This report finds that in Western Australia, the potential habitat zone of starlings is around 1 million sq km, and under full infestation and with a conservatively estimated prevalence rate of 12.5 starlings per sq km, this would mean that the Western Australian habitat zone could support at least 12.5 million starlings.
Such a population of starlings could consume in excess of 110,000 tonnes of food in a year, of which two-thirds would come from commercially valuable sources such as horticulture and grains. Starlings would account for a loss of 0.5 per cent of the Western Australian grains crop, and 3 per cent of the State?s horticultural crop (grapes, apples, pears, etc.). The annual damage caused on this basis has been valued at $21.2 million. The plausibility of these estimates has been corroborated using existing evidence on bird damage to crops.
A range of other costs, including management of urban roost situations, damage to property, clean-up costs, weed control, and the likely cost of recovery plans for displaced native birds, takes the estimate of annual damage done by starlings under a full infestation to at least $30.0 million per year. This estimate does not include less easily verifiable costs such as threatened existence values that the community might place on native birds.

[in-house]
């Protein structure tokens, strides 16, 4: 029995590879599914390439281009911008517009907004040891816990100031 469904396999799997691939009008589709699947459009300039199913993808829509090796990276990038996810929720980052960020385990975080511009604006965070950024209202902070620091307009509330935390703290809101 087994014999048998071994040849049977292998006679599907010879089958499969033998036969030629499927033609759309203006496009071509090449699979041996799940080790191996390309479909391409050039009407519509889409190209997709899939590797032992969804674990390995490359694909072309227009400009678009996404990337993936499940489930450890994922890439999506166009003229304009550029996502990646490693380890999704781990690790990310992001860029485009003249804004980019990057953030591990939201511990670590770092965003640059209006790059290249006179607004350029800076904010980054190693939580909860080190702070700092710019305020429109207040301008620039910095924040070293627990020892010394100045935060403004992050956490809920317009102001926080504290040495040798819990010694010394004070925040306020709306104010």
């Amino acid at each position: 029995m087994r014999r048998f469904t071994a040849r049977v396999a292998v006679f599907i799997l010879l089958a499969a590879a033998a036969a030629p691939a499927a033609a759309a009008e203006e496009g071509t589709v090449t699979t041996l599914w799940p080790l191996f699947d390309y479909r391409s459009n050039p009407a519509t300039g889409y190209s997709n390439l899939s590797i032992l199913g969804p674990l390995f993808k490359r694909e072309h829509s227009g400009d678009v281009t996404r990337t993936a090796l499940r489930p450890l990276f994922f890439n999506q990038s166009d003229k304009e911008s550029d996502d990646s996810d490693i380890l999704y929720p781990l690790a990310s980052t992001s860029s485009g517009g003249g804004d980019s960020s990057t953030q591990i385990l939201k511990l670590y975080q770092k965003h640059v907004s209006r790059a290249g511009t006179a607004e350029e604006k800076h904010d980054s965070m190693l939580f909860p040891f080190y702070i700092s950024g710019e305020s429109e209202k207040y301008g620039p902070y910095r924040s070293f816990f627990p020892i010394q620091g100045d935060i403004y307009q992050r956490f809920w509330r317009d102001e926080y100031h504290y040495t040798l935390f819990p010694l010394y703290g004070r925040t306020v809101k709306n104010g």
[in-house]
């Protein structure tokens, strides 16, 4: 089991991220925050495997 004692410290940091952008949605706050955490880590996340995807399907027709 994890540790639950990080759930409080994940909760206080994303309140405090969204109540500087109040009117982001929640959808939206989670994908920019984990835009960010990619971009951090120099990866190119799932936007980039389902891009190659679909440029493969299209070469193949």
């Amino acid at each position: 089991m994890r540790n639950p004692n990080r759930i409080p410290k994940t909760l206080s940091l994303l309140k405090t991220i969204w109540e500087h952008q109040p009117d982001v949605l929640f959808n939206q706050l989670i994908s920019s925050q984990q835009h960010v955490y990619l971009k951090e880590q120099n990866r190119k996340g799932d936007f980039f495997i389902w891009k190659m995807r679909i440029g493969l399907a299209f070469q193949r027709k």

Using a range of starling population growth scenarios, we find that given the current body of evidence it is reasonable to assume that the population of starlings in Western Australia will increase to 12.5 million over the next 25 to 30 years if the infestation is not controlled. Under the worst case scenario, however, such a population could establish within 10 years from now.
|Author||ACIL Tasman Pty Ltd|
|Secondary title||Assessing the likely cost of an incursion|
|Publisher||Prepared for the Invasive Animals CRC|
|Institution||ACIL Tasman Pty Ltd|
|Documents||Starlings in Western Australia